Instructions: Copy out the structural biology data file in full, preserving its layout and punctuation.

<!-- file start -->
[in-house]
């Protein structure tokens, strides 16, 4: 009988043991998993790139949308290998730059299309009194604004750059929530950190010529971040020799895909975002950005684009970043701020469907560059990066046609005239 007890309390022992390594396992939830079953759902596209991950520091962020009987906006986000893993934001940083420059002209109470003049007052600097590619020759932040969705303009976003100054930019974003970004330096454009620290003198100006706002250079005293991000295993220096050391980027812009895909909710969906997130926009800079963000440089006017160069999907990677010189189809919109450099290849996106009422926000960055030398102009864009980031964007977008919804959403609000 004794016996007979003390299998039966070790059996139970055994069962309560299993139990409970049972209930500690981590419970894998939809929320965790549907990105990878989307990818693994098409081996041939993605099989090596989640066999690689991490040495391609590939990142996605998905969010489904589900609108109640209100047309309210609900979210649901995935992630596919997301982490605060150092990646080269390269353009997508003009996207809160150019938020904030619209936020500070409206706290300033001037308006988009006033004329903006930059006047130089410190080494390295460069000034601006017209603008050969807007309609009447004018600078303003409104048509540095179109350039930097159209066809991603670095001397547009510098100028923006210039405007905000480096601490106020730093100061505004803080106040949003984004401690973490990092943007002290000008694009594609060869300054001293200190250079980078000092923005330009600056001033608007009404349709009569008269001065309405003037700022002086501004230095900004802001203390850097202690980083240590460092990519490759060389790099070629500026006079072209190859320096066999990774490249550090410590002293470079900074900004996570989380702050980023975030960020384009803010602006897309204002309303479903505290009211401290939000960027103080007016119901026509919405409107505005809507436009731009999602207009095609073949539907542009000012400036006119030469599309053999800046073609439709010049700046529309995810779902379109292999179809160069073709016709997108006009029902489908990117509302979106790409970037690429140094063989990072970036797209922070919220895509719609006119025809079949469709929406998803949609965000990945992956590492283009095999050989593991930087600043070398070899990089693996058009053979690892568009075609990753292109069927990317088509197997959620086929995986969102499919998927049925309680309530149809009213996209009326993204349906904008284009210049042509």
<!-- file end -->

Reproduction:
[in-house]
């Protein structure tokens, strides 16, 4: 009988043991998993790139949308290998730059299309009194604004750059929530950190010529971040020799895909975002950005684009970043701020469907560059990066046609005239 007890309390022992390594396992939830079953759902596209991950520091962020009987906006986000893993934001940083420059002209109470003049007052600097590619020759932040969705303009976003100054930019974003970004330096454009620290003198100006706002250079005293991000295993220096050391980027812009895909909710969906997130926009800079963000440089006017160069999907990677010189189809919109450099290849996106009422926000960055030398102009864009980031964007977008919804959403609000 004794016996007979003390299998039966070790059996139970055994069962309560299993139990409970049972209930500690981590419970894998939809929320965790549907990105990878989307990818693994098409081996041939993605099989090596989640066999690689991490040495391609590939990142996605998905969010489904589900609108109640209100047309309210609900979210649901995935992630596919997301982490605060150092990646080269390269353009997508003009996207809160150019938020904030619209936020500070409206706290300033001037308006988009006033004329903006930059006047130089410190080494390295460069000034601006017209603008050969807007309609009447004018600078303003409104048509540095179109350039930097159209066809991603670095001397547009510098100028923006210039405007905000480096601490106020730093100061505004803080106040949003984004401690973490990092943007002290000008694009594609060869300054001293200190250079980078000092923005330009600056001033608007009404349709009569008269001065309405003037700022002086501004230095900004802001203390850097202690980083240590460092990519490759060389790099070629500026006079072209190859320096066999990774490249550090410590002293470079900074900004996570989380702050980023975030960020384009803010602006897309204002309303479903505290009211401290939000960027103080007016119901026509919405409107505005809507436009731009999602207009095609073949539907542009000012400036006119030469599309053999800046073609439709010049700046529309995810779902379109292999179809160069073709016709997108006009029902489908990117509302979106790409970037690429140094063989990072970036797209922070919220895509719609006119025809079949469709929406998803949609965000990945992956590492283009095999050989593991930087600043070398070899990089693996058009053979690892568009075609990753292109069927990317088509197997959620086929995986969102499919998927049925309680309530149809009213996209009326993204349906904008284009210049042509």